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Six Rules for Increasing Fidelity and Success When Using Evidence-based Programs

Why Six Rules?

Evidence-Based Programs (EBPs) are interventions with proven efficacy supported by high quality research.  Most EBPs also have the advantage of an underlying conceptual model which helps understand the mechanisms by which a program influences substance abuse and health behaviors.   

Regardless of the specific evidence-based or evidence-informed program or programs you choose, following a few simple rules during implementation will increase the likelihood of experiencing positive outcomes.  Below are some common sense directives for ensuring that you implement your evidence-based program for maximum fidelity and success.   

We highlight these critical rules because it has been our experience that they are commonly ignored during implementation.  Each discounted rule increases the chances of experiencing dissatisfaction with the evidence-based program or its performance.   

Rule #1: Read and follow the directions and protocols 

While this would seem an obvious rule for success, it’s amazing how often directions are not read or followed, and protocols for implementation and evaluation are left unused or inappropriately adhered to.  Evidence-based programs are efficacious when implemented under certain circumstances.  Health and substance abuse specialists increase the probability of achieving positive effects by following directions and protocols provided by program designers and evaluators.  

This is not to say you should never deviate from directions or adapt the protocols for your specific setting or population.  Adaptation of some type is desirable and in fact necessary in certain cases to best address the unique circumstances of your particular setting and population.  However, each alteration interjects an unknown factor during implementation.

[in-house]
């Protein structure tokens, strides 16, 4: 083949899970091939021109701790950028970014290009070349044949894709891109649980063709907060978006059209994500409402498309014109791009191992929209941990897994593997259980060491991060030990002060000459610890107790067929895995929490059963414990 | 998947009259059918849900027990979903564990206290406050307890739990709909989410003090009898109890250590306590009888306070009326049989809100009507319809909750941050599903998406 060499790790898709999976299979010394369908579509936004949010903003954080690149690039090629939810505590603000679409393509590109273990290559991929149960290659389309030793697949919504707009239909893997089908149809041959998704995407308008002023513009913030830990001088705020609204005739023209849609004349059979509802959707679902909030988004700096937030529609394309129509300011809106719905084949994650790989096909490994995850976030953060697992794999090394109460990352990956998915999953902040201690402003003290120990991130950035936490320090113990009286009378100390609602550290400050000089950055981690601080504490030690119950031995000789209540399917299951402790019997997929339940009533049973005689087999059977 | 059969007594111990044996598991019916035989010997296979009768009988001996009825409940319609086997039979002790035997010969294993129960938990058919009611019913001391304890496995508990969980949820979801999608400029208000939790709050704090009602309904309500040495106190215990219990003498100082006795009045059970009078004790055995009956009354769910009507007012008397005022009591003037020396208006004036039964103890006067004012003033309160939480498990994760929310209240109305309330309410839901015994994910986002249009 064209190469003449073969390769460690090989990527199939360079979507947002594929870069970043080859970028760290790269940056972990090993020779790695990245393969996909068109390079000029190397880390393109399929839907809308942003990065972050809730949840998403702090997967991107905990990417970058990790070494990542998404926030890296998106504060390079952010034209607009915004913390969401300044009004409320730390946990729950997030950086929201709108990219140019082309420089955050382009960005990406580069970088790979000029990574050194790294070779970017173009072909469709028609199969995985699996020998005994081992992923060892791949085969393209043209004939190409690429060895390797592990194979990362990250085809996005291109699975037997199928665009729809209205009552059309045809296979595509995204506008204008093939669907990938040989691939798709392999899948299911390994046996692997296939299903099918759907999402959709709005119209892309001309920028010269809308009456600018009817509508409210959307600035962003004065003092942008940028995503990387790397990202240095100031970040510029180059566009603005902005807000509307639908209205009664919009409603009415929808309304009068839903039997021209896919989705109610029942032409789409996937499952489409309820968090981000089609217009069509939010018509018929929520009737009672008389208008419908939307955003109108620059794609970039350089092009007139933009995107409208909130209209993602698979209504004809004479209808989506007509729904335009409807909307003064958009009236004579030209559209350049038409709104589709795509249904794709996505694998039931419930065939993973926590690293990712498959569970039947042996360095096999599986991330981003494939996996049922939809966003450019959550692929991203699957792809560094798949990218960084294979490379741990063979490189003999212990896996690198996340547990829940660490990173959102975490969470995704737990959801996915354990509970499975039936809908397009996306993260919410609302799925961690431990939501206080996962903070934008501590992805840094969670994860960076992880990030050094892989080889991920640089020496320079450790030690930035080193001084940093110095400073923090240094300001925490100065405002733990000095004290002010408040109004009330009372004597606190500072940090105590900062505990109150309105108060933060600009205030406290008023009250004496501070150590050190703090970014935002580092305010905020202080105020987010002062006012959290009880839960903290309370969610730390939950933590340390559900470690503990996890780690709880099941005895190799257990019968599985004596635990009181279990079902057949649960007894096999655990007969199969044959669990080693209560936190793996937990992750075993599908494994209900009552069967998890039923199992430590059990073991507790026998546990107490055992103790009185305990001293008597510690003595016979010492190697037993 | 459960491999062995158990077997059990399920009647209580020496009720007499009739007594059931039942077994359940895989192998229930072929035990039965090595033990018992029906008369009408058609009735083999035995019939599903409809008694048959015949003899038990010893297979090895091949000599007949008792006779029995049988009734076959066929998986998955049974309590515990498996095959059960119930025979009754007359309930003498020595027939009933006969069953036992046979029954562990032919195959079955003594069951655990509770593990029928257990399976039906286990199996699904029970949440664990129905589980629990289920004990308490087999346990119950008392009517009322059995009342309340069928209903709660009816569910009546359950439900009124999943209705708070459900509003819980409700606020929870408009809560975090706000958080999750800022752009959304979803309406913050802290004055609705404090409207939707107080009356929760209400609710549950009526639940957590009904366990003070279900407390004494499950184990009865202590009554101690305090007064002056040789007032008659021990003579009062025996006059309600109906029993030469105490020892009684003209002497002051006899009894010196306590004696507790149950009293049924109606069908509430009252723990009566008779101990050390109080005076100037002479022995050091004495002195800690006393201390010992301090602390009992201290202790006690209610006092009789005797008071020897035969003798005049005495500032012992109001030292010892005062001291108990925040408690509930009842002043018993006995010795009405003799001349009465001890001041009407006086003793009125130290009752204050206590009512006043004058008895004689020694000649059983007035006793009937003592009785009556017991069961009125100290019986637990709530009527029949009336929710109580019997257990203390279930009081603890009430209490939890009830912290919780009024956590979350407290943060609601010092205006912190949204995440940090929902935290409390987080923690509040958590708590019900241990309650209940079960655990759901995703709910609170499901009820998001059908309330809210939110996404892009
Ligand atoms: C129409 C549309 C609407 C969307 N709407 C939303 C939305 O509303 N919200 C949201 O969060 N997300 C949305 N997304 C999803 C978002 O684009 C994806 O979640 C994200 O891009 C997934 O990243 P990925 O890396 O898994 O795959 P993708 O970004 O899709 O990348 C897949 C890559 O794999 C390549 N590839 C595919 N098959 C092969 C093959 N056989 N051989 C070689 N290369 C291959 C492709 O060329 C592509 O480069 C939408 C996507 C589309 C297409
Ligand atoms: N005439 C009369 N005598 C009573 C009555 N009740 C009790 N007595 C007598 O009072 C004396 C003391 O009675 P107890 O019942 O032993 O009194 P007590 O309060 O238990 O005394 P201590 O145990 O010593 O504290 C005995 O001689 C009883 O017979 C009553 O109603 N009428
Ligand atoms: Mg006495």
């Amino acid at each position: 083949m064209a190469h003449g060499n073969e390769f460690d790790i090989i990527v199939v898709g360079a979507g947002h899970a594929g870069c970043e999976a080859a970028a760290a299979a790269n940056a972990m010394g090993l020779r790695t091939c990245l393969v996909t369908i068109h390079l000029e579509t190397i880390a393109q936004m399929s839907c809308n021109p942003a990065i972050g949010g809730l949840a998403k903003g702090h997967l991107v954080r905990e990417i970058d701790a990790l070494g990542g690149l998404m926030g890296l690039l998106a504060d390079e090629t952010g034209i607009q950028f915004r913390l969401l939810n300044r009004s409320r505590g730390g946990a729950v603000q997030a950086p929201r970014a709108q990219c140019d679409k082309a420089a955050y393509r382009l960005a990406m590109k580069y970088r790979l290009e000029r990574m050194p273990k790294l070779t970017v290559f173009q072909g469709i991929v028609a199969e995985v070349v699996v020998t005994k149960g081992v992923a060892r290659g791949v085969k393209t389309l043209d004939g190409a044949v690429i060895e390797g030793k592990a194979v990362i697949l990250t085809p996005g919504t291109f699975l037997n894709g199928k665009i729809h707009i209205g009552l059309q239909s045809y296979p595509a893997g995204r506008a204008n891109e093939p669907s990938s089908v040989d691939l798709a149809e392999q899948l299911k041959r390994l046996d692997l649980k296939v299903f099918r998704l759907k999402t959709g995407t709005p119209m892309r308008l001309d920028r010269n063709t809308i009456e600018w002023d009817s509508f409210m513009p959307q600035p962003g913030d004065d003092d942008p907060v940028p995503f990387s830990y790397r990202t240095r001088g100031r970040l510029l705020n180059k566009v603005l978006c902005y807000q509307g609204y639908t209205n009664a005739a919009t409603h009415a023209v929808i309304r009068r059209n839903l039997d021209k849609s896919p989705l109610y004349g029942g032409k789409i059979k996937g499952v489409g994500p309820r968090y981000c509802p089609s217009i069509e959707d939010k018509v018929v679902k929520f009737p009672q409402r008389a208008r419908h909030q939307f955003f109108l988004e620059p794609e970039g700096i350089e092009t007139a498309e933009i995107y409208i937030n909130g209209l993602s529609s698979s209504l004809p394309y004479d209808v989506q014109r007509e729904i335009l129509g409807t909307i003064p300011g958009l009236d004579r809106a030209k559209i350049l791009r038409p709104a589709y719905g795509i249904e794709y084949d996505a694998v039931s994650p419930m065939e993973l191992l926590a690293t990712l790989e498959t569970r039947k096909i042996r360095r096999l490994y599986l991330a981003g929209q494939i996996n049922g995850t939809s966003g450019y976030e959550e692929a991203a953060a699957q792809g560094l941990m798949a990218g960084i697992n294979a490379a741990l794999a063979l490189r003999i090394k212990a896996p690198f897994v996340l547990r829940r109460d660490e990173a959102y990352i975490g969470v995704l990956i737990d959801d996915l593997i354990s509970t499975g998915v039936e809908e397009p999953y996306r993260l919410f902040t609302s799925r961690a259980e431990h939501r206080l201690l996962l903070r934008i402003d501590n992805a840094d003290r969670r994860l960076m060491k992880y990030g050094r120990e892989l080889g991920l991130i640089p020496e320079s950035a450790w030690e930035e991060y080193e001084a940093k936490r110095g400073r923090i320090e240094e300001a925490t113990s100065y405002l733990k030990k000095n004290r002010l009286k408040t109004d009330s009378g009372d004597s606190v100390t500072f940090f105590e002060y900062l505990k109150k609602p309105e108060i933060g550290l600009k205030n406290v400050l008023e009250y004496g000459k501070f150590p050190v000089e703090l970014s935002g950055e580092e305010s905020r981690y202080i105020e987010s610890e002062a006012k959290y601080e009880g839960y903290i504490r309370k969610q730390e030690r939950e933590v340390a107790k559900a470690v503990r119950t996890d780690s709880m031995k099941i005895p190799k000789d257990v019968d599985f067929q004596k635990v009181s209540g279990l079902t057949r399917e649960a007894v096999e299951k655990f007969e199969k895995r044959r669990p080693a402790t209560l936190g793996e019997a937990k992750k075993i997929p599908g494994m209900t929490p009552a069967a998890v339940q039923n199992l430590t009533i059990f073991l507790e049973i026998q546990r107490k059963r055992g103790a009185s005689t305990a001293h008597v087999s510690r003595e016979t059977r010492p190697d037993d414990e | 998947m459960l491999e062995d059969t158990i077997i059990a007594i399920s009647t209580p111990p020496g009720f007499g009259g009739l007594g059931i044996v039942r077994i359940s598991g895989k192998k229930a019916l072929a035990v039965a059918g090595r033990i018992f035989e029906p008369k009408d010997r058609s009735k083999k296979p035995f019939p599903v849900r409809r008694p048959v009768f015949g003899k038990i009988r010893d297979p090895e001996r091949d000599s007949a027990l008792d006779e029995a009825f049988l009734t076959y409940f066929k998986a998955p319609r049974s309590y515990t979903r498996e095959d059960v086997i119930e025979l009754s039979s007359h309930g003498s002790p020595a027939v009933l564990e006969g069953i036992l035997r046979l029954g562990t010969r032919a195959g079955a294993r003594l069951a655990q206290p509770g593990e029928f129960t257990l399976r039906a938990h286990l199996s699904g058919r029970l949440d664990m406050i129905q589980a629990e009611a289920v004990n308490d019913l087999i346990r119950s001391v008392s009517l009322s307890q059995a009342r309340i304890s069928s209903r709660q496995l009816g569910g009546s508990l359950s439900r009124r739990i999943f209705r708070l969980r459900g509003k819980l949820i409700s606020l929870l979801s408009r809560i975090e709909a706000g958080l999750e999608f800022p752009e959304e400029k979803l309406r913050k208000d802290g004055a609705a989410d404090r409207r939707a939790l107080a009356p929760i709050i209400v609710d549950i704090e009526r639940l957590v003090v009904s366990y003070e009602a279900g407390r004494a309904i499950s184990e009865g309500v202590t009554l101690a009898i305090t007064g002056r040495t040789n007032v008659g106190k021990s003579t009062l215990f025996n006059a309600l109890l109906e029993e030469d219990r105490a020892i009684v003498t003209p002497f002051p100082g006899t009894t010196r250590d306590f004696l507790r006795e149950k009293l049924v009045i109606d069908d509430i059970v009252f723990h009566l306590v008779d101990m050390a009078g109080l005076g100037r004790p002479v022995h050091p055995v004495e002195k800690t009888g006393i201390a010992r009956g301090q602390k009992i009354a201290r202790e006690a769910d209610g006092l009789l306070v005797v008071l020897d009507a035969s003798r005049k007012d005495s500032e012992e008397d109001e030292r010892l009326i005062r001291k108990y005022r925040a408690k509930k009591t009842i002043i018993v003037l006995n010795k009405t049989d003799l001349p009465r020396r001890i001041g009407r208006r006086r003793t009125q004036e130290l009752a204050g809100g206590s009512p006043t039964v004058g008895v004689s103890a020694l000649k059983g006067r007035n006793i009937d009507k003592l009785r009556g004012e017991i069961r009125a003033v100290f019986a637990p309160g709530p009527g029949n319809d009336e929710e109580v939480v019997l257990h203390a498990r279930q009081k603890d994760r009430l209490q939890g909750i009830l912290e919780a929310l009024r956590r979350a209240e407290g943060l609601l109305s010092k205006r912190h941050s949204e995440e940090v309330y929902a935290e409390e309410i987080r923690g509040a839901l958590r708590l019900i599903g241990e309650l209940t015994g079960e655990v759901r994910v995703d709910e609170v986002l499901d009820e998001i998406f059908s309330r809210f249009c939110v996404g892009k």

We recommend you document any specific changes to the implementation procedures and protocols.  In doing so, if problems arise with implementation or outcomes, you can look to these changes as possible reasons for experiencing setbacks.    

Rule #2: Get some training 

Some evidence-based programs mandate a certain level of training prior to use, others do not.  Regardless, it is always a good idea to get some training to make sure you understand the components of the program, and steps for implementation and evaluation, including possible ways to customize the program to your unique situation.   

Additionally, it is very helpful to understand the conceptual model underpinning the program, and the quality of research and outcomes reported by studies evaluating the program.  Most important, however, is to receive coaching and feedback on how to implement the program with confidence, quality and fidelity.  

With the advent of new online technologies and software, it is now easier, more convenient and less expensive to receive training than in the past.  Consider taking advantage of web-based training options if you don’t have the time or resources for on-site training workshops. 

Rule #3: Practice in advance 

Practice makes perfect.  We all know this.  Even the most experienced of substance abuse and health specialists should practice to become familiar with a new evidence-based program.   

Getting practice implementing the program will help you gain familiarity and become comfortable with the content and protocols.  It will also increase your confidence to implement the program, and enhance your skills to present it in a natural manner.